and Alternate Transportation
Private motor vehicle transportation is, and will
be for some time to come, the main mode of transportation for residents
of Central Alberta.
For that reason, there are some urgent needs to keep drivers safe and
provide better traffic efficiency. Those needs include the current
Highway 2A between Penhold
and Innisfail, an second access road between Springbrook/Airport to Red
Deer, improvements to Highway QE2 south of the city, better access
between southeast Red Deer and the northwest industrial zone and
improvements to Highway 2A north of the city to Lacombe.
However, to reduce our dependence on private motor vehicles, we also
need to seriously consider other types of transportation as fuel prices
and traffic congestion increase.
higher priority needs to be given for the construction of rural bicycle
and walking trails. Aside from being an alternate and economical form of
getting around, they link local communities, heritage sites and
recreational facilities as well as provide for a healthy lifestyle,
recreation and an appreciation of natural areas and our agricultural
roots. In addition, they are necessary for the safety of our children
and youth by providing an alternative to walking or bicycling on busy
and dangerous highways.
While some trails can be dedicated to walkers, runners and bicyclists,
other trails could be dedicated to snowmobiles, off-road vehicles and/or
horses, depending on the needs and efforts of communities and interest
One of the more strategic, urgent and safety-specific trails that needs
to be completed soon is a Penhold to Red Deer trail. Ultimately it will
become part of the
TransCanada Trail system that creates a significant
tourism opportunity. The TransCanada Trail corridor needs to be extended
to Innisfail to the south and to Lacombe and Ponoka to the north.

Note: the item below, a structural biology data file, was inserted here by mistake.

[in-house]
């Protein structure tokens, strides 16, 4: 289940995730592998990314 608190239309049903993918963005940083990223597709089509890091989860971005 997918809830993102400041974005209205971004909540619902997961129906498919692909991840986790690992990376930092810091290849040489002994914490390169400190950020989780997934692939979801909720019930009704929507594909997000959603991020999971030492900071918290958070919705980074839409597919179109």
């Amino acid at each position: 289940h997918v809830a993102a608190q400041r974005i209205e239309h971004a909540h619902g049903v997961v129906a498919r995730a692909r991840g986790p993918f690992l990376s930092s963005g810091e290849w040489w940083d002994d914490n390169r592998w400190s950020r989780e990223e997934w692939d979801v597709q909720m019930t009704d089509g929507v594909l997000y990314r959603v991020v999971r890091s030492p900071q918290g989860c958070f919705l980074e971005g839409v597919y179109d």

Additional trail corridors need to be established from the city to
Sylvan Lake in the west and to the Delburne area in the east. Further
trail corridors linking these could then be established along the
Medicine River to Glennifer Lake, the Boomtown Trail along Highway 21
and west from Sylvan Lake to Rocky Mountain House and Nordegg. Further
down the road, more trails could develop with linkages to Pine Lake,
Buffalo Lake and Gull Lake.
the other end of the spectrum is the need for public transportation in
rural areas linking the urban and country residential communities around
Red Deer. Dedicated right of ways need to be established that could some
day evolve into a mass transit system like light commuter rail or street
As the population of the region grows with migration of people from
areas where a high level of public transit is normal, as the resident
population ages, and as the cost of fuel increases, there will be an
increasing trend to use alternative transportation if it is available,
efficient and environmentally-friendly.
As a first step, a much-needed bus service linking Red Deer, Gasoline
Alley and Springbrook/Airport is expected to begin in 2009. Transit
links to Penhold and possibly other Central Alberta communities could
For longer distances, the Red Deer Regional Airport and the proposed
high speed rail between Calgary and Edmonton show great promise in
providing options to driving the ever-increasing congestion of Highway
2. In fact, an integration between those two modes of travel would be
very beneficial to the growth and economy of the region providing that
an efficient feeder system is established from downtown Red Deer and
surrounding communities to the terminal. Rights of way need to be
determined in the very near future for various forms of rapid public
'Time For High
Speed Rail Corridors in Alberta'
'Regional Approach to Public Transit'